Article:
Steps to fix slow SSD on Surface Book:
- Download the Samsung NVM Express Controller
- Disable Onboard VGA
- Disconnect your peripherals
- Free up some space
- Use a high power plan
The Surface Book is an amazing device, there’s no doubt about it. Along with the Surface Pro 4, they represent the best of personal computing hardware that has come out of Microsoft’s labs.
However, as it’s always the case, there have been various problems reported, but Microsoft responded to a few of them, fixing problems with the faulty display drivers, flickering screens but there did remain a few unsolved issues. And one of these problems has been for a long while the slow SSD for new Surface Book owners.
Surface Book owners complaining about slow SSD speeds
Problems have been reported since the end of October, and here’s what some users have been complaining about on the Microsoft support forums:
I am experiencing very poor SSD writing performance in my Surface Book. It’s i5 dGPU 8GB RAM and 256GB storage model. Installing applications and copying files have been really slow. Windows 10 is updated to the latest. Has anyone having the same? Disabling BitLocker slightly helped (10~20%) but not very much.
Many users suggested trying a full reset of the device, but this measure only worked for a couple of users. Besides the slow SSD, one furious user says he has even more problems:
Mine (i5 256GB) Pro 4 is even slower, with sequential writing 88MB/s and 4K at 0.87MB/s. Horrible speed!!!! And I also have battery drain, loss screen touch response, camera won’t take picture, Input personalization server using more than 30% of CPU all the time. and so on.
A couple of Reddit users are suggesting that the 128GB Surface Pro 4 models use perhaps the worst NVMe based SSD in production, which means this is actually a hardware problem. There’s another lengthy thread on OverClock.net, as well.
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So, the harsh truth in all this is that Microsoft seems to be using a poor piece of hardware in such an expensive device, at least for some users. This user puts it really well:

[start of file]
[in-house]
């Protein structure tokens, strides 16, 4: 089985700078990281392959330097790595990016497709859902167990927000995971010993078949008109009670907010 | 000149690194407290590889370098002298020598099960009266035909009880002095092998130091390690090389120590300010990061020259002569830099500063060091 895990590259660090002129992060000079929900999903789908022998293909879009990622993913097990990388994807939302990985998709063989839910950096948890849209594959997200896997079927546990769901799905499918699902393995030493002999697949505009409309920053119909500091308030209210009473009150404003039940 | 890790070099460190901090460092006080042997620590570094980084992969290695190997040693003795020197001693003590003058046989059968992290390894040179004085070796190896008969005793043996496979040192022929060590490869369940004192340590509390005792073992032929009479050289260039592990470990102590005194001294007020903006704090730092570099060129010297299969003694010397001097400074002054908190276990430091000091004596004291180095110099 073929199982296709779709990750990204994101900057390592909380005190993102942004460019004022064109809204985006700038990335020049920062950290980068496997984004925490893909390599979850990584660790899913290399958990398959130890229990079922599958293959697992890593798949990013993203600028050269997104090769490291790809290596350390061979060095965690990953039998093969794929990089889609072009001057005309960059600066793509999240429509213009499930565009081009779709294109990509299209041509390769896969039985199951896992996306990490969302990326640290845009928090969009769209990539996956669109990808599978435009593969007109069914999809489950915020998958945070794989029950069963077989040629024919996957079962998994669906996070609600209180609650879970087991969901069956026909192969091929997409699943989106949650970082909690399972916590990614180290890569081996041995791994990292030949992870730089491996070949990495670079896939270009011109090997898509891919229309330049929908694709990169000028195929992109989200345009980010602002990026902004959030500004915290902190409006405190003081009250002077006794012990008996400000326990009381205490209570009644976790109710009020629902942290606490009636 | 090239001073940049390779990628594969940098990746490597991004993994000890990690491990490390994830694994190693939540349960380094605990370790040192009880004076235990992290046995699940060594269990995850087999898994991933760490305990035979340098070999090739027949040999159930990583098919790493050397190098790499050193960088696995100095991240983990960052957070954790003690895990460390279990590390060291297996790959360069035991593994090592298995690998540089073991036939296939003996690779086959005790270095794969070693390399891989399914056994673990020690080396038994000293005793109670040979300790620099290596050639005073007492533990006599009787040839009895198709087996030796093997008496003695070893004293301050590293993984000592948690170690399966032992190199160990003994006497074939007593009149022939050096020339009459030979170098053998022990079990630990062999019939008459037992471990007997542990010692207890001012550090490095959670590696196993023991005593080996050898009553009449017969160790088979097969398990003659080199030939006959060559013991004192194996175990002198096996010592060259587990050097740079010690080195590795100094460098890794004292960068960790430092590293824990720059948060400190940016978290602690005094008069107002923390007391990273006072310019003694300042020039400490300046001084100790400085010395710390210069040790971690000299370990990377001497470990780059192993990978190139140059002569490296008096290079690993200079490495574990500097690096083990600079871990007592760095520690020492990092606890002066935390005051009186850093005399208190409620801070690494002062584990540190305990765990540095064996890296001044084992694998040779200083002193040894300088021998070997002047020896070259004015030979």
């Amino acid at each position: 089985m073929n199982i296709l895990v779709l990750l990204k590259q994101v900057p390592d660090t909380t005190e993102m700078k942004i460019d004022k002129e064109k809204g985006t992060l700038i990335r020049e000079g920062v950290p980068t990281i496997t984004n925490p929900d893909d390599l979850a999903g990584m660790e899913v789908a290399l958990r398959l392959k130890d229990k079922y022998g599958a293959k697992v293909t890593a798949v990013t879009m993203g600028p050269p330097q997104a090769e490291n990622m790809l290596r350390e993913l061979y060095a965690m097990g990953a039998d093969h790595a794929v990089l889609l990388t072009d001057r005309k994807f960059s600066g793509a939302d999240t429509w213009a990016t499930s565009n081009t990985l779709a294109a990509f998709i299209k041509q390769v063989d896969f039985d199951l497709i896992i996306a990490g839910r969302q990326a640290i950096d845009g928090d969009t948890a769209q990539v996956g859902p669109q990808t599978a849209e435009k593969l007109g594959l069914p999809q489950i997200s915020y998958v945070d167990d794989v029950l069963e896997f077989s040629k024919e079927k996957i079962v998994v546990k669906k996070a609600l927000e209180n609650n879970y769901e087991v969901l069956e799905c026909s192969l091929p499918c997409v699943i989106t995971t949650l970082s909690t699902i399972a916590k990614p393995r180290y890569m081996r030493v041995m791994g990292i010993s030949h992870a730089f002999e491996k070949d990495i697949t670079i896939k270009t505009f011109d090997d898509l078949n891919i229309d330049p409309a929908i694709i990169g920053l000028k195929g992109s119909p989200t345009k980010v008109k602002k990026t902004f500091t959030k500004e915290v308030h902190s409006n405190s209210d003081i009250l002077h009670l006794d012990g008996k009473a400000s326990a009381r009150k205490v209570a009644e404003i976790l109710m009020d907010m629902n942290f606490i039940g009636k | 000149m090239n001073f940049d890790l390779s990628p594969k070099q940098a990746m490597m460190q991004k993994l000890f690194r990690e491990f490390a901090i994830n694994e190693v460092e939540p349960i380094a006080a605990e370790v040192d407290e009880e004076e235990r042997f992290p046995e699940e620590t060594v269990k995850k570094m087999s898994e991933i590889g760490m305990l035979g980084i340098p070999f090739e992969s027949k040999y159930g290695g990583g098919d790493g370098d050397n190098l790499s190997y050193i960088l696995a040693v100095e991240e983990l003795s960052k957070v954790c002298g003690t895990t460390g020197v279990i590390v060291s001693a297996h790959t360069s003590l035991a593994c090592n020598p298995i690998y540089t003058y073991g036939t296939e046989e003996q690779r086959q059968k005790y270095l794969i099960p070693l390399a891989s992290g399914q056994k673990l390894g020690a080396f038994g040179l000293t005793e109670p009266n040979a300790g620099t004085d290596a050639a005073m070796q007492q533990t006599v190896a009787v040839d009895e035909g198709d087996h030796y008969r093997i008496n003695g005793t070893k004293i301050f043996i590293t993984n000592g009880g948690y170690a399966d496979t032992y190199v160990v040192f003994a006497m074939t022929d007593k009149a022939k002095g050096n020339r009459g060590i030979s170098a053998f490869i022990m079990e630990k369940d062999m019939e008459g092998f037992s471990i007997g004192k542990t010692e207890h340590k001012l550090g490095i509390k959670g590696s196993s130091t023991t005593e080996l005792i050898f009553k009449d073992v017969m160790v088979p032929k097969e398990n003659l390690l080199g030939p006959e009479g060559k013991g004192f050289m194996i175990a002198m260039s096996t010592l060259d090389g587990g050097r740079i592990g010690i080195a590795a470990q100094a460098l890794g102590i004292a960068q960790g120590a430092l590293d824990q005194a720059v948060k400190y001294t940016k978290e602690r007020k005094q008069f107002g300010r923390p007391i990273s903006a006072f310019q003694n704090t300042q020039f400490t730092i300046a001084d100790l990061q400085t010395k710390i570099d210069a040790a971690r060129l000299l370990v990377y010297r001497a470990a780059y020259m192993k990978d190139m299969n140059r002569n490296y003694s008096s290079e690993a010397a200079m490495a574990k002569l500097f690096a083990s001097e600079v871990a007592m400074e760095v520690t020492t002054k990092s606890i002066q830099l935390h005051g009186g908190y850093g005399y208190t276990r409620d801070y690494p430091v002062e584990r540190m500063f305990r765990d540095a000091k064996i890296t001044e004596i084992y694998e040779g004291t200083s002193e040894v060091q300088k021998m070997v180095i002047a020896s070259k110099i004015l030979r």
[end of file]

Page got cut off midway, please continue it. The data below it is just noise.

I don’t understand why Microsoft would offer this drive in a $1500 notebook; this 128GB drive has the slowest sequential writes that I have seen of any SSD in the past four years. Literally, spinning hard disks write faster than this drive. That 6TB spinning disk writes @ 215MB/s.
You know what’s most aggravating? There are much faster 128GB SSDs (all non-NVMe) that have been available for years. Sure, in any one line of SSDs, the 128GB model is the slowest (or whatever the lowest capacity is). But, in general–128GB SSDs can hold their own. Just not this one.
But, I suspect Microsoft didn’t expect users of the lowest-end model to really be copying lots of files (even though they paid $1500 for their system). Honestly, though, this SSD is an embarrassment to 2015 SSDs and a bad mark on PCIe NVMe drives. To make it even worse, this uses TLC NAND from Samsung. I still haven’t forgiven Samsung for the issues they caused in the 840 EVO and the 840
This could actually turn out to be a big problem for Microsoft if more users hear about this. Some of them have resorted to some drastic decisions, such as returning the Surface Book:
After reading this post and observing the same lame speeds, and especially knowing that the Apple MacBook pro gives 1400 mbps speeds both in read and write I am returning my surface book today. What’s the point of paying more than an Apple computer if you don’t even get their quality /specs.
How to fix slow SSD on Surface Book
Solution 1 – Download the Samsung NVM Express Controller
What seems to have worked for some users is installing the Samsung NVM Express Controller which allegedly doubled the write speed. This seems to be the single solution at the moment, because you can’t user-upgrade the SSD as it is soldered in.
Solution 2 – Disable Onboard VGA
Some users also said that disabling Onboard VGA helped them fix their slow SSD issues. In order to disable this feature, go to Advanced BIOS Settings. However, if you haven’t tweaked your BIOS settings before, you should skip this step. Incorrect BIOS settings may brick your computer.
Solution 3 – Disconnect your peripherals
Other users confirmed that disconnecting their peripherals before booting up their devices helped them mitigate this issue. While this was not the case for all users, it may help you to alleviate this problem.
Solution 4 – Free up some space
If your SSD is almost full, this definitely explains why your Surface Book is slow. Maintain a minimum of 20% free space on your SSD in order to avoid performance issues. For more information on how to delete junk files, check out these guides:
- The 12 best tools to delete junk files from your Windows 10 PC
- How to delete temporary files using Disk Cleanup on Windows 10, 8, 7
Solution 5 – Use a high power plan
If you enabled a balanced power plan on your device, chances are that another hardware may be using too much power. As a result, your SSD doesn’t receive enough power to run properly. Go to Control Panel > Hardware & Sound > Power Options and enable a High Power Plan.
At the moment Microsoft has still not reacted to this, and chances are it won’t, since it will have to admit to having made a poor decision. Did you manage to increase your SSD speeds on your Surface Book? Leave your comment below and let us know how you did it.
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